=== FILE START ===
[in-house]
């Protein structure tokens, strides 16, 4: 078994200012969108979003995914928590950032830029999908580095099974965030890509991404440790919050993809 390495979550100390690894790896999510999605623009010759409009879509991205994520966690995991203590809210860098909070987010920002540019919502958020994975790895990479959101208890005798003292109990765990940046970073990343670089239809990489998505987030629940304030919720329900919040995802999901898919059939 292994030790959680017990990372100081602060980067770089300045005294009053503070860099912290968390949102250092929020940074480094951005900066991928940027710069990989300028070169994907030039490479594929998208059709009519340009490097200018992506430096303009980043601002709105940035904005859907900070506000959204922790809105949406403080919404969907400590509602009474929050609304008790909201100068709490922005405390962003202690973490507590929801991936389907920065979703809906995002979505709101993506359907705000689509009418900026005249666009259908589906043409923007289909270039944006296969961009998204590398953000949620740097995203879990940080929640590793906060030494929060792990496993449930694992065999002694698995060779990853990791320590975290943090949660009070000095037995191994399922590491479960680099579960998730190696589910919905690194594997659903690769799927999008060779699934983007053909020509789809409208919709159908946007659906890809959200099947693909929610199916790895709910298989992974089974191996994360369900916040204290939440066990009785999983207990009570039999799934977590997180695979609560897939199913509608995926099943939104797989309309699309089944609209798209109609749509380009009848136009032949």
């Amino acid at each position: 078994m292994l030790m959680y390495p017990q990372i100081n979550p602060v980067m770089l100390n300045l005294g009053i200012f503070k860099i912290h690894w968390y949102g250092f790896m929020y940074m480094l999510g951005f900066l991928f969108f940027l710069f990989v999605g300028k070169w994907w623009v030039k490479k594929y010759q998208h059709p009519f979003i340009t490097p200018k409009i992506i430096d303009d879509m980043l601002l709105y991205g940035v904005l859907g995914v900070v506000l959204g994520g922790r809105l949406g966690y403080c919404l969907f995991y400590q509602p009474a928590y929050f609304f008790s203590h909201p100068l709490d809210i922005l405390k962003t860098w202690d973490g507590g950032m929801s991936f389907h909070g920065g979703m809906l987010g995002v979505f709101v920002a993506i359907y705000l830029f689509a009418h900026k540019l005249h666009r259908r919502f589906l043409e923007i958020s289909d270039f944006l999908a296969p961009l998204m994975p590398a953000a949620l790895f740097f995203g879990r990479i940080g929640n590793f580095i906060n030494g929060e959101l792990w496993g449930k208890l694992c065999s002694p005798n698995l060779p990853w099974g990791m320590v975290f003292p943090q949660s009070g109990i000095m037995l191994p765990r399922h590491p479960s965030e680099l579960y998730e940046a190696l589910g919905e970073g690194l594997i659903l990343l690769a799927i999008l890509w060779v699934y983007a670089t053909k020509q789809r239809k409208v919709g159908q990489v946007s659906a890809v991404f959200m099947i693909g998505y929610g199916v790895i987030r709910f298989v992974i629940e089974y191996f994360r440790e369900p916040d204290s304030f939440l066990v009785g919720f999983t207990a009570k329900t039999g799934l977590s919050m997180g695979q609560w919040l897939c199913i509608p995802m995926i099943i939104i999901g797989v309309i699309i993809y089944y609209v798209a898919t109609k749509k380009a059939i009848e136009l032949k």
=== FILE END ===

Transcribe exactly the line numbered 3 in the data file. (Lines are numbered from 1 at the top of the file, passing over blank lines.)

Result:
């Amino acid at each position: 078994m292994l030790m959680y390495p017990q990372i100081n979550p602060v980067m770089l100390n300045l005294g009053i200012f503070k860099i912290h690894w968390y949102g250092f790896m929020y940074m480094l999510g951005f900066l991928f969108f940027l710069f990989v999605g300028k070169w994907w623009v030039k490479k594929y010759q998208h059709p009519f979003i340009t490097p200018k409009i992506i430096d303009d879509m980043l601002l709105y991205g940035v904005l859907g995914v900070v506000l959204g994520g922790r809105l949406g966690y403080c919404l969907f995991y400590q509602p009474a928590y929050f609304f008790s203590h909201p100068l709490d809210i922005l405390k962003t860098w202690d973490g507590g950032m929801s991936f389907h909070g920065g979703m809906l987010g995002v979505f709101v920002a993506i359907y705000l830029f689509a009418h900026k540019l005249h666009r259908r919502f589906l043409e923007i958020s289909d270039f944006l999908a296969p961009l998204m994975p590398a953000a949620l790895f740097f995203g879990r990479i940080g929640n590793f580095i906060n030494g929060e959101l792990w496993g449930k208890l694992c065999s002694p005798n698995l060779p990853w099974g990791m320590v975290f003292p943090q949660s009070g109990i000095m037995l191994p765990r399922h590491p479960s965030e680099l579960y998730e940046a190696l589910g919905e970073g690194l594997i659903l990343l690769a799927i999008l890509w060779v699934y983007a670089t053909k020509q789809r239809k409208v919709g159908q990489v946007s659906a890809v991404f959200m099947i693909g998505y929610g199916v790895i987030r709910f298989v992974i629940e089974y191996f994360r440790e369900p916040d204290s304030f939440l066990v009785g919720f999983t207990a009570k329900t039999g799934l977590s919050m997180g695979q609560w919040l897939c199913i509608p995802m995926i099943i939104i999901g797989v309309i699309i993809y089944y609209v798209a898919t109609k749509k380009a059939i009848e136009l032949k």